But if it’s too early for a prosthesis, which can be done about it? An innovative alternative from the U.S has been on the market for the last 10 years – a soft implant made of water-storing plastic, is used in the affected metatarsal joint. This hydro gel implant is made of the same base material substance as used for the production of soft contact lenses.
How does the implant work? The human cartilage acts like a shock absorber in the joints. The implant takes over the original function of the cartilage and acts as a sliding buffer between the two articular surfaces. The 10mm small implant is inserted during minimally invasive surgery. The method is suitable for osteoarthritis of the big toe base joint, only if one side of the joint is still intact. A study for the Food and Drug Association (FDA) in the USA on 76 patients, with a follow-up period of over four years post-operatively, resulted in an improvement of the main complaints such as pain and function by up to 282%.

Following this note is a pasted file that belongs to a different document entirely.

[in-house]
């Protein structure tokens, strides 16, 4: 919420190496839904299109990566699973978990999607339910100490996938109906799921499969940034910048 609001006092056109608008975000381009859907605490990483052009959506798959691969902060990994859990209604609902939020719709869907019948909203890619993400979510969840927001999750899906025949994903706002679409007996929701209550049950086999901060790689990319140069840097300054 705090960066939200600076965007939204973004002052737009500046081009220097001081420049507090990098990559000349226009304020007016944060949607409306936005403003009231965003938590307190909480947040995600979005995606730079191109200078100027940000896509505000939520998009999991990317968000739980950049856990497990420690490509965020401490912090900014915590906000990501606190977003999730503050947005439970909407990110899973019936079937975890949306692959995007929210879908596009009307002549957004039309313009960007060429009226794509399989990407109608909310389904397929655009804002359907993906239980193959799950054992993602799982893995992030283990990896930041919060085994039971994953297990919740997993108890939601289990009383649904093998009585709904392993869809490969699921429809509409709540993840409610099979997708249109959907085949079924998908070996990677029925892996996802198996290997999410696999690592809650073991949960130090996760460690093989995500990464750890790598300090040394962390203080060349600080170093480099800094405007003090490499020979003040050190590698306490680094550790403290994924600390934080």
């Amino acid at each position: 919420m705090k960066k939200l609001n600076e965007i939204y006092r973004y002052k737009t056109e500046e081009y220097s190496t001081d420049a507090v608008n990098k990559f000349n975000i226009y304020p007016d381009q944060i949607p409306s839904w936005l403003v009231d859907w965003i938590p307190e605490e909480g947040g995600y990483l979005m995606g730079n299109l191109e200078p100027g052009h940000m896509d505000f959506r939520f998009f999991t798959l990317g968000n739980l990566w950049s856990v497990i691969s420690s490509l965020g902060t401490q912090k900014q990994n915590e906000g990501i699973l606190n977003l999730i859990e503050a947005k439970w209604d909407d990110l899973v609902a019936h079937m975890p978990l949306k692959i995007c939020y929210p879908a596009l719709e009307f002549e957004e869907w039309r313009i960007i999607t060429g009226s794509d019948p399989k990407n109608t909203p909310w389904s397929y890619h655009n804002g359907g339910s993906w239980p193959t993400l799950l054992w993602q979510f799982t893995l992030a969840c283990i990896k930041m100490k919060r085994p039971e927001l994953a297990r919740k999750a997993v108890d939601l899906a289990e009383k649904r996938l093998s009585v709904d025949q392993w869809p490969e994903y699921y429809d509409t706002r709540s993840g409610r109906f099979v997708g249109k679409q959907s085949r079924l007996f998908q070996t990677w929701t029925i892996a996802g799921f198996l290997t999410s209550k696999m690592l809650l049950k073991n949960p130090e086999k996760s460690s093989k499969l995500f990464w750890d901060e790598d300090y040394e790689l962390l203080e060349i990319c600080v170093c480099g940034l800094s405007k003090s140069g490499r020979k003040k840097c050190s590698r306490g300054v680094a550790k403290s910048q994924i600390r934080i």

What advantages does this method have?
The foot can weight bear immediately, and after the procedure normal foot function is quickly restored. There is an almost painless and very short healing period and the implant is wear-resistant and could work for a lifetime. It is also allergy-free and there are no incompatibility issues.
What other alternatives do affected patients have?
In many cases, reinforcement (stiffening of the joint) is recommended in the early stages. This is an irreversible procedure that needs to be well thought through. Nevertheless, a successful stiffening will make you pain free. Under the American influence Hemi-caps are increasingly being used as partial replacement and over-capping of damaged parts of the joint. However parts of the joints are being completely removed. The patient concerned will have to seek advice from their specialist to select the most appropriate operation.